The Philippine Legislature was the legislative body of the Philippines from 1907 to 1935, during the American Colonial Period. It was a bicameral legislature of the Insular Government and was established by the Philippine Organic Act of 1902. The legislature's upper house was the appointed Philippine Commission, headed by the American Governor General (who also served as the executive), and its lower house was the elected Philippine Assembly. The Jones Law of 1916 abolished the Philippine Commission and reorganized the Philippine Legislature as a fully elected bicameral legislature composed of a Senate and House of Representatives, precursors to today's Philippine Senate and Philippine House of Representatives.
The Philippine Organic Act of July 1902 stipulated that a Philippine Legislature would be established after several conditions were met, such as the end of the "Philippine Insurrection". The legislature was to have an upper house consisting of the appointed Philippine Commission and a lower house, the Philippine Assembly, its members chosen by national election. The two houses would share legislative powers, although the upper house alone would pass laws relating to the Moros and other non-Christian peoples. Two Filipino Resident Commissioners were sent to Washington to attend sessions of the United States Congress. The act also extended the United States Bill of Rights to the Philippines.1 2
The Philippine Commission, officially the Second Philippine Commission, was headed by William Howard Taft and established by the President of the United States William McKinley in 1900 to exercise legislative and limited executive powers in the Philippines. Its members, both American and Filipino, were appointed by the US President. Beginning in 1907, it acted as the upper house of a bicameral legislature.
On July 30, 1907, the first elections for the Philippine Assembly were held. Two political groups dominated the elections—the Nacionalista Party and Nationalist Progressive Party. Minority parties and independent candidates also competed. The Nacionalista Party, which espoused "immediate and complete independence" was headed by future Philippine president Sergio Osmeña, captured a majority of the 80–seat Assembly.citation needed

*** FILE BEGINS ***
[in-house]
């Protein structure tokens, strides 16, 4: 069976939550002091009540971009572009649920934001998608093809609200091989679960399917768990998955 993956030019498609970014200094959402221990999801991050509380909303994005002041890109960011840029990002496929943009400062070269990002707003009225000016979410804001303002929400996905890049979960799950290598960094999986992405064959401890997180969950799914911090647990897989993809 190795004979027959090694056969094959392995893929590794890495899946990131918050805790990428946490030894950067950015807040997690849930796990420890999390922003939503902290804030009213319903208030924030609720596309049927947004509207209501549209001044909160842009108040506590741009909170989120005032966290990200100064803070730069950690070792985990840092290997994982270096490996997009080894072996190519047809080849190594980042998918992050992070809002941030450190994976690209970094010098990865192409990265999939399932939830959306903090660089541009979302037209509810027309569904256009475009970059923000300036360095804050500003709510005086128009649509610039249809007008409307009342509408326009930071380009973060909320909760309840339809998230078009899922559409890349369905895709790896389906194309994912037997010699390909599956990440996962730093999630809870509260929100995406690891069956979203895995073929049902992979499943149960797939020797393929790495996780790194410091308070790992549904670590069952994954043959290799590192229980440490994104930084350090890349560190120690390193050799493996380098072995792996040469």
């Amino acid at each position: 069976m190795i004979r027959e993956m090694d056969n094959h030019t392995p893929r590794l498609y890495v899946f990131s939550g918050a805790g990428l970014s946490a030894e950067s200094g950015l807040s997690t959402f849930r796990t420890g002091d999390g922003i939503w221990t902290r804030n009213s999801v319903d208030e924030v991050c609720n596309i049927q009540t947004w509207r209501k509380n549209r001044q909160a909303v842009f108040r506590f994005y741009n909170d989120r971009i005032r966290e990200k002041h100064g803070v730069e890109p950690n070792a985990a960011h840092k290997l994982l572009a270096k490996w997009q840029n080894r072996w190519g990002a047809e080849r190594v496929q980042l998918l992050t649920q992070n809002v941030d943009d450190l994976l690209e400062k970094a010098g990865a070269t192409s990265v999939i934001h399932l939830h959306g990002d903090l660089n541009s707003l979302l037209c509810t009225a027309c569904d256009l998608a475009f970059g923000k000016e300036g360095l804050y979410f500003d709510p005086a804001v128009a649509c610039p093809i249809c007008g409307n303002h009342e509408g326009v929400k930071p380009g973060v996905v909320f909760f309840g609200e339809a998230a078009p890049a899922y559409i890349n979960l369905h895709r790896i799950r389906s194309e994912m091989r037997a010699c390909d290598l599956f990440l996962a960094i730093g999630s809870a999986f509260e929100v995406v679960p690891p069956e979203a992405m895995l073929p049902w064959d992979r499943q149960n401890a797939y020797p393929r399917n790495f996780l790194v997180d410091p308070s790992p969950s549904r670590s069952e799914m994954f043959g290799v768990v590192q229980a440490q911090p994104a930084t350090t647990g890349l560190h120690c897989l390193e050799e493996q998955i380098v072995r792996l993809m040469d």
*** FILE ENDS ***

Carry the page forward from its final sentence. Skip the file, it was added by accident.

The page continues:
The Philippine Legislature convened its first session on October 16, 1907 at the Manila Grand Opera House. Conflict between the bodies, the American-majority Commission and the all-Filipino, Nacionalista-led Assembly, were not uncommon. Such conflicts came to an end when the Jones Law creatd a bicameral legislature composed exclusively of Filipinos.3
The Jones Law of 1916, also known as the Philippine Autonomy Act and which pledged future independence to the Philippines, changed the legislative arrangement. The Philippine Commission was abolished and replaced by an elected Senate. The Philippine Assembly was also reorganized and renamed as the House of Representatives. The new Philippine Legislature was inaugurated on October 16, 1916. The history of the present Congress of the Philippines can be traced indirectly to this body.
The Philippine Legislature continued to serve as the country's legislative body until 1935 when it was superseded by the National Assembly, a unicameral body, upon the establishment of the Commonwealth of the Philippines.
- Zaide, Sonia M. (1994), The Philippines: A Unique Nation, All-Nations Publishing Co., ISBN 971-642-071-4
- Philippine Assembly An article published in an American newspaper examining the membership and accoomplishments of the Philippine Assembly during the early years of American rule. An online article made available by Filipiniana.net
- Philippine Bill of 1902 A US Congress Act establishing the Philippine Assembly. An online article made available by Filipiniana.net